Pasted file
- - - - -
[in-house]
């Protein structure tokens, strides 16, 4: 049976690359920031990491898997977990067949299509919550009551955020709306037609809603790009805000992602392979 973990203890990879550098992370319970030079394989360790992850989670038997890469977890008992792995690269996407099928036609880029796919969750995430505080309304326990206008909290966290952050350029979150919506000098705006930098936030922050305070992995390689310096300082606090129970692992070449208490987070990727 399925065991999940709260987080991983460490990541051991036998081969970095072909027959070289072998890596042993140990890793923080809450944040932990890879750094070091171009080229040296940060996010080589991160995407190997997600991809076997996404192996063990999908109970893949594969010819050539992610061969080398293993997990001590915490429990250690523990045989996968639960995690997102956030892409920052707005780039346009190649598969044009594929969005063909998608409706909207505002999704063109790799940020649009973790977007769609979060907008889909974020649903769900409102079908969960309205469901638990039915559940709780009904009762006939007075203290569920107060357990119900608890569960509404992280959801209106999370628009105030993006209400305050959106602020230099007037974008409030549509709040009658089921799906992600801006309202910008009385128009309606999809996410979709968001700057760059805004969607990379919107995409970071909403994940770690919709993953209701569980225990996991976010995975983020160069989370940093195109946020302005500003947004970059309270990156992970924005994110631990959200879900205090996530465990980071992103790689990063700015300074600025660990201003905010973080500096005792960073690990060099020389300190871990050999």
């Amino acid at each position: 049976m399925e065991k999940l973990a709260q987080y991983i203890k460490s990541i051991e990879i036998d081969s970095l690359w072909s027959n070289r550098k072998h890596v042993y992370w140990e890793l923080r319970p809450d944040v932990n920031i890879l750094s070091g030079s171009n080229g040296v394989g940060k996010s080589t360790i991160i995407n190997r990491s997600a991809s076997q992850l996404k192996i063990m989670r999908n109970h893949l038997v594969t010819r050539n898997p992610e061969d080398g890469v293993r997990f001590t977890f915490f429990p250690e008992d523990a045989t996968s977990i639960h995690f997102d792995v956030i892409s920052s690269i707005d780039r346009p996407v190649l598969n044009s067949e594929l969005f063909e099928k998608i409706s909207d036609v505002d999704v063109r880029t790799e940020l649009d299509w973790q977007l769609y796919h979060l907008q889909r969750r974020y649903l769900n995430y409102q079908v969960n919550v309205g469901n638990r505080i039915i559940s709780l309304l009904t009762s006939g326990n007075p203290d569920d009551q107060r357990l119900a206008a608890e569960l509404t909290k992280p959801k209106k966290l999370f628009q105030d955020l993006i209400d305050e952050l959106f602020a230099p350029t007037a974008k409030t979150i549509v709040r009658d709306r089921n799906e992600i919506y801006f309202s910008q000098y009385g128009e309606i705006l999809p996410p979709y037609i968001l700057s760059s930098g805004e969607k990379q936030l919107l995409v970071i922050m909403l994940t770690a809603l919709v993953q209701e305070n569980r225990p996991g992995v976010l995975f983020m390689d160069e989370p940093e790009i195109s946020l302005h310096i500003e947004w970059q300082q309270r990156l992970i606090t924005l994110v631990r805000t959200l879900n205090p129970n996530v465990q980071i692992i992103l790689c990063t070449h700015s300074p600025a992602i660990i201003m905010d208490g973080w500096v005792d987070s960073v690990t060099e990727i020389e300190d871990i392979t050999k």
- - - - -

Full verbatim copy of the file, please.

[in-house]
């Protein structure tokens, strides 16, 4: 049976690359920031990491898997977990067949299509919550009551955020709306037609809603790009805000992602392979 973990203890990879550098992370319970030079394989360790992850989670038997890469977890008992792995690269996407099928036609880029796919969750995430505080309304326990206008909290966290952050350029979150919506000098705006930098936030922050305070992995390689310096300082606090129970692992070449208490987070990727 399925065991999940709260987080991983460490990541051991036998081969970095072909027959070289072998890596042993140990890793923080809450944040932990890879750094070091171009080229040296940060996010080589991160995407190997997600991809076997996404192996063990999908109970893949594969010819050539992610061969080398293993997990001590915490429990250690523990045989996968639960995690997102956030892409920052707005780039346009190649598969044009594929969005063909998608409706909207505002999704063109790799940020649009973790977007769609979060907008889909974020649903769900409102079908969960309205469901638990039915559940709780009904009762006939007075203290569920107060357990119900608890569960509404992280959801209106999370628009105030993006209400305050959106602020230099007037974008409030549509709040009658089921799906992600801006309202910008009385128009309606999809996410979709968001700057760059805004969607990379919107995409970071909403994940770690919709993953209701569980225990996991976010995975983020160069989370940093195109946020302005500003947004970059309270990156992970924005994110631990959200879900205090996530465990980071992103790689990063700015300074600025660990201003905010973080500096005792960073690990060099020389300190871990050999």
């Amino acid at each position: 049976m399925e065991k999940l973990a709260q987080y991983i203890k460490s990541i051991e990879i036998d081969s970095l690359w072909s027959n070289r550098k072998h890596v042993y992370w140990e890793l923080r319970p809450d944040v932990n920031i890879l750094s070091g030079s171009n080229g040296v394989g940060k996010s080589t360790i991160i995407n190997r990491s997600a991809s076997q992850l996404k192996i063990m989670r999908n109970h893949l038997v594969t010819r050539n898997p992610e061969d080398g890469v293993r997990f001590t977890f915490f429990p250690e008992d523990a045989t996968s977990i639960h995690f997102d792995v956030i892409s920052s690269i707005d780039r346009p996407v190649l598969n044009s067949e594929l969005f063909e099928k998608i409706s909207d036609v505002d999704v063109r880029t790799e940020l649009d299509w973790q977007l769609y796919h979060l907008q889909r969750r974020y649903l769900n995430y409102q079908v969960n919550v309205g469901n638990r505080i039915i559940s709780l309304l009904t009762s006939g326990n007075p203290d569920d009551q107060r357990l119900a206008a608890e569960l509404t909290k992280p959801k209106k966290l999370f628009q105030d955020l993006i209400d305050e952050l959106f602020a230099p350029t007037a974008k409030t979150i549509v709040r009658d709306r089921n799906e992600i919506y801006f309202s910008q000098y009385g128009e309606i705006l999809p996410p979709y037609i968001l700057s760059s930098g805004e969607k990379q936030l919107l995409v970071i922050m909403l994940t770690a809603l919709v993953q209701e305070n569980r225990p996991g992995v976010l995975f983020m390689d160069e989370p940093e790009i195109s946020l302005h310096i500003e947004w970059q300082q309270r990156l992970i606090t924005l994110v631990r805000t959200l879900n205090p129970n996530v465990q980071i692992i992103l790689c990063t070449h700015s300074p600025a992602i660990i201003m905010d208490g973080w500096v005792d987070s960073v690990t060099e990727i020389e300190d871990i392979t050999k």